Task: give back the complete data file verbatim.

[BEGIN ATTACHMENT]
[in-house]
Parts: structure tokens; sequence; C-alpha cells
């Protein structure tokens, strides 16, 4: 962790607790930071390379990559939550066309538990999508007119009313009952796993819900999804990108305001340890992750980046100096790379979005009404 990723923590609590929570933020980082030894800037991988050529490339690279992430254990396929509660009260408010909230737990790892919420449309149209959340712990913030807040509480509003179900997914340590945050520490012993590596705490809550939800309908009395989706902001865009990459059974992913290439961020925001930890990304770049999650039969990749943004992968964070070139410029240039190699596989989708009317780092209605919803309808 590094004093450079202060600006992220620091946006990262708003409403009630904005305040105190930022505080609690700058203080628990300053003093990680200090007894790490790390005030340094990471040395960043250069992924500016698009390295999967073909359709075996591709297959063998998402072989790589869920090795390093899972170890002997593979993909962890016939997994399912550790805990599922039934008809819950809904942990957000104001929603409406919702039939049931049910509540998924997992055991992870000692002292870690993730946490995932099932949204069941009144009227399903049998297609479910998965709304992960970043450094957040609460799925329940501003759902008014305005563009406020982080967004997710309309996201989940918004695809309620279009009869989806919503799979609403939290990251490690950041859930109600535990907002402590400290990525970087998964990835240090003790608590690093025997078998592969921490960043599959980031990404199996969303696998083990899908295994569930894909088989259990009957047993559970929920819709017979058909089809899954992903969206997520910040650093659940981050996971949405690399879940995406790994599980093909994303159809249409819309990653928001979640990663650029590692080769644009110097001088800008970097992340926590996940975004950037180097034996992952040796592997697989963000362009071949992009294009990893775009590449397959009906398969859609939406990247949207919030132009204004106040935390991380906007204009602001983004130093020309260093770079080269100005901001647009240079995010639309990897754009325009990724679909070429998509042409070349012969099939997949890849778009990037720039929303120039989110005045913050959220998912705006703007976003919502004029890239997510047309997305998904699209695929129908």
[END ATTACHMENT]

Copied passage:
[in-house]
Parts: structure tokens; sequence; C-alpha cells
């Protein structure tokens, strides 16, 4: 962790607790930071390379990559939550066309538990999508007119009313009952796993819900999804990108305001340890992750980046100096790379979005009404 990723923590609590929570933020980082030894800037991988050529490339690279992430254990396929509660009260408010909230737990790892919420449309149209959340712990913030807040509480509003179900997914340590945050520490012993590596705490809550939800309908009395989706902001865009990459059974992913290439961020925001930890990304770049999650039969990749943004992968964070070139410029240039190699596989989708009317780092209605919803309808 590094004093450079202060600006992220620091946006990262708003409403009630904005305040105190930022505080609690700058203080628990300053003093990680200090007894790490790390005030340094990471040395960043250069992924500016698009390295999967073909359709075996591709297959063998998402072989790589869920090795390093899972170890002997593979993909962890016939997994399912550790805990599922039934008809819950809904942990957000104001929603409406919702039939049931049910509540998924997992055991992870000692002292870690993730946490995932099932949204069941009144009227399903049998297609479910998965709304992960970043450094957040609460799925329940501003759902008014305005563009406020982080967004997710309309996201989940918004695809309620279009009869989806919503799979609403939290990251490690950041859930109600535990907002402590400290990525970087998964990835240090003790608590690093025997078998592969921490960043599959980031990404199996969303696998083990899908295994569930894909088989259990009957047993559970929920819709017979058909089809899954992903969206997520910040650093659940981050996971949405690399879940995406790994599980093909994303159809249409819309990653928001979640990663650029590692080769644009110097001088800008970097992340926590996940975004950037180097034996992952040796592997697989963000362009071949992009294009990893775009590449397959009906398969859609939406990247949207919030132009204004106040935390991380906007204009602001983004130093020309260093770079080269100005901001647009240079995010639309990897754009325009990724679909070429998509042409070349012969099939997949890849778009990037720039929303120039989110005045913050959220998912705006703007976003919502004029890239997510047309997305998904699209695929129908």